Leflore County School District
Multi-Tiered System of Supports (MTSS)
The Multi-Tiered System of Supports (MTSS) is a framework for effective problem solving to improve student outcomes. MTSS is a data informed and evidence-based process that uses a collaborative team based approach to decision making. The MTSS process begins with high-quality instruction and universal screening of all children in the general education classroom. High performing students who learn quickly are provided with more challenging work. Struggling learners are provided with interventions at increasing levels of intensity to accelerate their rate of learning.
Intervention services may be provided by a variety of personnel, including general education teachers, special educators, and specialists. Progress is closely monitored to assess both the learning rate and level of performance of individual students. Educational decisions about the intensity and duration of interventions are based on individual student response to instruction. MTSS is designed for use when making decisions in both general education and special education, creating a well-integrated system of instruction and intervention guided by child outcome data.
For MTSS implementation to work well, the following essential components must be implemented with fidelity and in a rigorous manner:
Though there is no single, thoroughly researched and widely practiced “model” of the MTSS process, it is generally defined as a three-tier (or three-step) model of school supports that uses research-based academic and/or behavioral interventions. The Three-Tier Model is described below.
Tier I: High-Quality Classroom Instruction, Screening, and Group Interventions
Within Tier I, all students receive high-quality, scientifically based instruction provided by qualified personnel to ensure that their difficulties are not due to inadequate instruction. All students are screened on a periodic basis to establish an academic and behavioral baseline and to identify struggling learners who need additional support. Students identified as being “at risk” through universal screenings and/or results on state- or district wide tests receive supplemental instruction during the school day in the regular classroom. The length of time for this step can vary, but it generally should not exceed 8 weeks. During that time, student progress is closely monitored using a validated screening system . At the end of this period, students showing significant progress are generally returned to the regular classroom program. Students not showing adequate progress are moved to Tier II.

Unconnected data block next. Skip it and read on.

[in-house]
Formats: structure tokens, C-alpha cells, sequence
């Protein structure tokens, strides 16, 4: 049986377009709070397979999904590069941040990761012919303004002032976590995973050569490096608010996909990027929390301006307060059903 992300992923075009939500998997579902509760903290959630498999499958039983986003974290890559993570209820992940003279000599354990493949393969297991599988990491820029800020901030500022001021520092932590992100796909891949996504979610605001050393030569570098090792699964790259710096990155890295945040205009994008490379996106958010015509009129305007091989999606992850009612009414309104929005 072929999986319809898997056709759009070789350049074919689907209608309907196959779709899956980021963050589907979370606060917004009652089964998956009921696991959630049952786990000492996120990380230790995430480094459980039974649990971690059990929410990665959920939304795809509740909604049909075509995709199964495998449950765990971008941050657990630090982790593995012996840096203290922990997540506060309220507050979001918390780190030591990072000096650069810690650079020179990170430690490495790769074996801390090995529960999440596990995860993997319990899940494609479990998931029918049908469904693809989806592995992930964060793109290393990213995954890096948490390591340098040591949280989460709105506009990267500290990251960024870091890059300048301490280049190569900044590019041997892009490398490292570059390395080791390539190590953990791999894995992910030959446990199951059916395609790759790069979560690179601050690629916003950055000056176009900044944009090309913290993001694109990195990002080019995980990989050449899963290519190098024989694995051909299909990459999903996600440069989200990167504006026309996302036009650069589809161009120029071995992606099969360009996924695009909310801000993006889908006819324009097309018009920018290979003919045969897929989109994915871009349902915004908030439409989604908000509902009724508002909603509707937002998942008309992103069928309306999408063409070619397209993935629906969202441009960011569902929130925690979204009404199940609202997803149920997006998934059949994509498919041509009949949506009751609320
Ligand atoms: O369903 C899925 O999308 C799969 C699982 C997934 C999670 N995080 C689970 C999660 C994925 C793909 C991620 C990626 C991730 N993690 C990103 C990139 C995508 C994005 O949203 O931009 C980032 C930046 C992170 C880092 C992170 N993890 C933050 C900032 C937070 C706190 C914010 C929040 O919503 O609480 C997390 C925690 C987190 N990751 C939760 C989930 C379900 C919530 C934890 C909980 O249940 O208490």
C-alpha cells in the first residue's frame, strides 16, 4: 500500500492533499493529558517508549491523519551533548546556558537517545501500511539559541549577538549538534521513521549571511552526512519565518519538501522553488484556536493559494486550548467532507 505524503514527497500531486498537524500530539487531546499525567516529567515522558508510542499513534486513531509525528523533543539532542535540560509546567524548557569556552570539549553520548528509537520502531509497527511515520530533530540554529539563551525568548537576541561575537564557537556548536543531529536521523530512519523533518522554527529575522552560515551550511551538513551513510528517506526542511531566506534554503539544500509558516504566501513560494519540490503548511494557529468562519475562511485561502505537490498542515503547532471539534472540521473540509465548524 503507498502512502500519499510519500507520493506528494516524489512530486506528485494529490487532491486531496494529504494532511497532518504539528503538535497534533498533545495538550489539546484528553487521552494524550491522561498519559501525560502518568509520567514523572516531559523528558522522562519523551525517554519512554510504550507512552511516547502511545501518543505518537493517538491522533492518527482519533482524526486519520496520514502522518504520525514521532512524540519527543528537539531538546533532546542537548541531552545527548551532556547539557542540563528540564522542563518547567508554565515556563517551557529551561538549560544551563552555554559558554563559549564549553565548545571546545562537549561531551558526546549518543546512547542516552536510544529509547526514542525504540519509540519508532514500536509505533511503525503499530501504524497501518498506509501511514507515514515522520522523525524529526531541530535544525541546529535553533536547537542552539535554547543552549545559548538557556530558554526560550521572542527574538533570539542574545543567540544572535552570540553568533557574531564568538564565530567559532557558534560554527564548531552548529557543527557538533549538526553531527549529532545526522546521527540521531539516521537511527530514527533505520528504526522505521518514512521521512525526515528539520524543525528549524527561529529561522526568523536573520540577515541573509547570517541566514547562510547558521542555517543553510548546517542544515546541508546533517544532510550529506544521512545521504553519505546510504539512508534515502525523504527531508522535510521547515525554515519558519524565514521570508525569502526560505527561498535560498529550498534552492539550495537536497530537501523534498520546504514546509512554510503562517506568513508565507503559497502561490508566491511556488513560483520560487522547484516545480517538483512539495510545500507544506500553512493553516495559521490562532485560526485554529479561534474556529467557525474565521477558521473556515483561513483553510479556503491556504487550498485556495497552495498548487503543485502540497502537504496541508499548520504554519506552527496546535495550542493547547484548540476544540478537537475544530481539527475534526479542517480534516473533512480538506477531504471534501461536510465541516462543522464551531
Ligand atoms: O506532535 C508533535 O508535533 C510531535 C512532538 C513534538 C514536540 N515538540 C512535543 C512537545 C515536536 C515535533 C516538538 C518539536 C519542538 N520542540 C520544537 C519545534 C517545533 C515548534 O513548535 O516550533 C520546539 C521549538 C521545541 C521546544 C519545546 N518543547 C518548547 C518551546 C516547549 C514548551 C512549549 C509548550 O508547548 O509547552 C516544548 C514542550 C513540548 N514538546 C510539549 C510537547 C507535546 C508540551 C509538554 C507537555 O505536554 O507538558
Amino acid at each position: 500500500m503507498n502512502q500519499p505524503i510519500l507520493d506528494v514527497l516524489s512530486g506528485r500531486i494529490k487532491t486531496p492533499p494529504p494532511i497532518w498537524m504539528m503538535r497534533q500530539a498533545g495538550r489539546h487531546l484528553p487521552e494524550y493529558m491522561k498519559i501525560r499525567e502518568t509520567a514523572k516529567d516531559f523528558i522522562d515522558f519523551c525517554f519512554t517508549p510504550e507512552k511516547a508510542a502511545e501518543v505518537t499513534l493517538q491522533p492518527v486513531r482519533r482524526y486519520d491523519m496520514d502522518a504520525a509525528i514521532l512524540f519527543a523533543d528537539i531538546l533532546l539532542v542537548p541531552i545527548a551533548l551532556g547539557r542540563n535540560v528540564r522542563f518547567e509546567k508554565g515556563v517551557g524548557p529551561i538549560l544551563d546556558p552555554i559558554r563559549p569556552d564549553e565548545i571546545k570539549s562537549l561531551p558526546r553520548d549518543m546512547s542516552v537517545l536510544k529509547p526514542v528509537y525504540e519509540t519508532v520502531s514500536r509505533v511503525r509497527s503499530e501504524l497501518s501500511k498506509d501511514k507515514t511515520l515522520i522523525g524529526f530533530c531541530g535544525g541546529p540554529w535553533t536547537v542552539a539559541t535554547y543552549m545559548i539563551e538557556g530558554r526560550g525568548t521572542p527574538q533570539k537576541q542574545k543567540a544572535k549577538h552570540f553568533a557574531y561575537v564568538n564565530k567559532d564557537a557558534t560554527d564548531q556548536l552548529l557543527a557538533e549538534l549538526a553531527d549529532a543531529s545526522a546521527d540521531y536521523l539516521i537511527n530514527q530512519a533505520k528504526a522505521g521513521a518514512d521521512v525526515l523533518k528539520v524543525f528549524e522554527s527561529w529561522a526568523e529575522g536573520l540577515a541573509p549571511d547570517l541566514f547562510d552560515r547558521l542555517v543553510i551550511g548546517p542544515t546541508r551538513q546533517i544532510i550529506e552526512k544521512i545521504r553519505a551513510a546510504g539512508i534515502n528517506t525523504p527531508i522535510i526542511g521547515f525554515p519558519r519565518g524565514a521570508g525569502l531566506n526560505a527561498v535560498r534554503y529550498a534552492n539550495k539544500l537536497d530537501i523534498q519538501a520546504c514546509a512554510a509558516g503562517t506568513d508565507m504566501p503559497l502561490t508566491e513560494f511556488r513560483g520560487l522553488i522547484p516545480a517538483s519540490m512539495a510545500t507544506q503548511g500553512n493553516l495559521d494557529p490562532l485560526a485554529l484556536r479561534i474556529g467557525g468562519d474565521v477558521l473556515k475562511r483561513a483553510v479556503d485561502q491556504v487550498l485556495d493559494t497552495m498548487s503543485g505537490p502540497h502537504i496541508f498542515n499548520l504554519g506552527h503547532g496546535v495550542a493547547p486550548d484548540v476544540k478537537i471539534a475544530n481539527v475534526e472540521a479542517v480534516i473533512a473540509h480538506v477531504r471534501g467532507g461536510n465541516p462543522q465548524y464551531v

Tier II: Targeted Interventions
Students not making adequate progress in the regular classroom in Tier I are provided with increasingly intensive instruction matched to their needs on the basis of levels of performance and rates of progress. Intensity varies across group size, frequency and duration of intervention, and level of training of the professionals providing instruction or intervention. These services and interventions are provided in small-group settings in addition to instruction in the general curriculum. In the early grades (kindergarten through 3rd grade), interventions are usually in the areas of reading and math. A longer period of time may be required for this tier, but it should generally not exceed a grading period. Students who continue to show too little progress at this level of intervention are then considered for more intensive interventions as part of Tier III.
Tier III: Intensive Interventions and Comprehensive Evaluation
At this level, students receive individualized, intensive interventions that target the students’ skill deficits. Students who do not achieve the desired level of progress in response to these targeted interventions are then referred for a comprehensive evaluation and considered for eligibility for special education services under the Individuals with Disabilities Education Improvement Act of 2004 (IDEA 2004). The data collected during Tiers I, II, and III are included and used to make the eligibility decision.
It should be noted that at any point in an MTSS process, IDEA 2004 allows parents to request a formal evaluation to determine eligibility for special education. An MTSS process cannot be used to deny or delay a formal evaluation for special education. However, there must be data available to support the need for an evaluation before an evaluation will occur even when there is a request.
In addition to variations in the tiers used to deliver MTSS services, schools use different approaches in implementation, such as problem-solving, functional assessment, standard protocol, and hybrid approaches. Although there are many formats for how a school might implement MTSS to best serve the needs of its students, in every case MTSS can be a school-wide framework for efficiently allocating resources to improve student outcomes.
MDE Intervention Policy
MDE Quick Reference Guide
MDE MTSS Flowchart
QUICK LINKS FOR INTERVENTION MATERIAL
SKILLS PROBES FOR TEACHERS
West Virginia Reading First Explicit Phonics Lessons: http://hickmank12.org/west-
Texas Reading First Fluency Folders:
Intervention Central (Graphing Tier II and Tier III Progress)